Face to face with the polar bear
In one corner of Canada’s Hudson Bay, you can engage with polar bears
A lonely wooden lodge perches on the permafrost at the western sweep of Canada’s Hudson Bay in a cinematic landscape strewn with ice-coated boulders, snow dunes and vast, painterly skies. It’s mid November, the shoreline is frozen stiff, the ponds are hardened blue ice, and the flat hinterland is quilted in soft white flakes. Most of the animals and birds have already made their way south, but the thickly-clad, majestic polar bears are only just beginning to feel comfortable in their massive overcoats, and they’re heading north. They’ve waited for months for the sea ice to form so they can return to hunting seals that haul up on it and lay their pups in its icy chambers. Our bush plane lands on a rubble airstrip, and we arrive at Seal River Heritage Lodge run by Churchill Wild, located on a peninsula where a steady stream of polar bears is easy to view as they walk along the shoreline.
While they’re feared, misunderstood and shot in many other circumpolar locations, this subset of bears on this stretch of Hudson Bay is unusually trusting of humans – they haven’t been hunted or disturbed here as long as they can remember. At this remote lodge, we observe them up close from the enormous windows, and come face-to-face with them on our outdoor walks. “We’ve been here for over 30 years, canoeing, tracking, watching wildlife,” said the owner, Mike Reimer, “and we noticed the bears are not aggressive. They’re intelligent and curious and we realised that approaching them is possible.”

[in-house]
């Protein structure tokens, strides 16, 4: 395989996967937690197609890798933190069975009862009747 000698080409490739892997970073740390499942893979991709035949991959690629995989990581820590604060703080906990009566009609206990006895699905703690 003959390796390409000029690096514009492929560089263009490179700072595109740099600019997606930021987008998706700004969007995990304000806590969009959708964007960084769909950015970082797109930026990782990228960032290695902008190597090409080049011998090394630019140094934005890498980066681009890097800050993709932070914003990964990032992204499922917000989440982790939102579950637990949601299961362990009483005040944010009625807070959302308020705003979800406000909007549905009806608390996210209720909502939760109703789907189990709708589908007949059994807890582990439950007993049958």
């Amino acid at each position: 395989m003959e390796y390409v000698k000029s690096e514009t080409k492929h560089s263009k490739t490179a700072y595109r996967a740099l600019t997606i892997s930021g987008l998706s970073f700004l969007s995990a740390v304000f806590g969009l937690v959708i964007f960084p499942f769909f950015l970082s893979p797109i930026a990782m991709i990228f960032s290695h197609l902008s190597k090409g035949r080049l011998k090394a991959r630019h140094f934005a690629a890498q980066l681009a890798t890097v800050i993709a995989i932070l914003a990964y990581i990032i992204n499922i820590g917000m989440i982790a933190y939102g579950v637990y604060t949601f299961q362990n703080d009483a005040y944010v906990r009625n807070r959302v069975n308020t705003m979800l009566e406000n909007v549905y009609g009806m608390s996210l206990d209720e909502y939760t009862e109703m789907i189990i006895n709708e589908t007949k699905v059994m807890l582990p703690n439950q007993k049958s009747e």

On foot with the ice bear
We follow our guide, Andy McPherson, in single file through bush-sized willow and open areas. Carrying cameras, tripods and binoculars, we tread carefully, trying to step on the less slippery areas dusted with snow. We spot a caribou pair in the distance. Half a dozen lively arctic foxes scamper about in our sight, roughhousing with each other when they’re not sniffing out lemmings. A female polar bear is approaching us steadily, while another is digging up ribbons of kelp nearby. We stand still, prepared to retreat. A volley of rapid clicks rents the air. She comes right up to within 10 meters of us. Andy steps up confidently and speaks to her; “Hey, beautiful! What are you up to today? Is your friend not playing with you?” She halts, and then comes closer. Andy smacks two rocks against each other. Rob, another guide has his hand on his 12-gauge gun, but the sharp sound is enough to turn her away.
We observe them for a while, then a message from the lodge asks us to look to the right where a large male is approaching. On the horizon, yet another female and cub are cautiously making their way over. The sun is hovering low, and the scene unfolding in front of us is aglow with a warm amber tinge. We’re aware that any one of these bears is capable of striking a death blow to a beluga whale, flipping a walrus calf in the air, and felling us instantly. Yet, we’re unafraid, as their body language is not predatory. Standing in their midst and watching them interact, spar, wrestle playfully, befriend and chase each other away is a rare privilege, and we’re thrilled to our frozen cores.
A nightly knock on the door
Drinks roll into yet another spectacular dinner in the cosy warmth of the lodge as we mill, swap stories and photos of the day. An image of an arctic hare shaking off the snow in bloom of light remains with me, and before long I’m curled up with a hot water bottle, asleep. I’m in a haze as I hear the knock. Has one of the bears come visiting, or the wolverine we waited for? ‘Let’s go!’ my friends call, slipping on leggings, balaclavas and under layers before hauling the heavy snow pants, jackets and boots. ‘The northern lights are out!’ We gather in the yard. The skies are painted with swirls and brushstrokes of luminous green that brighten and fade. I wonder if the polar bears too are captivated by them.
From HT Brunch, January 7, 2018
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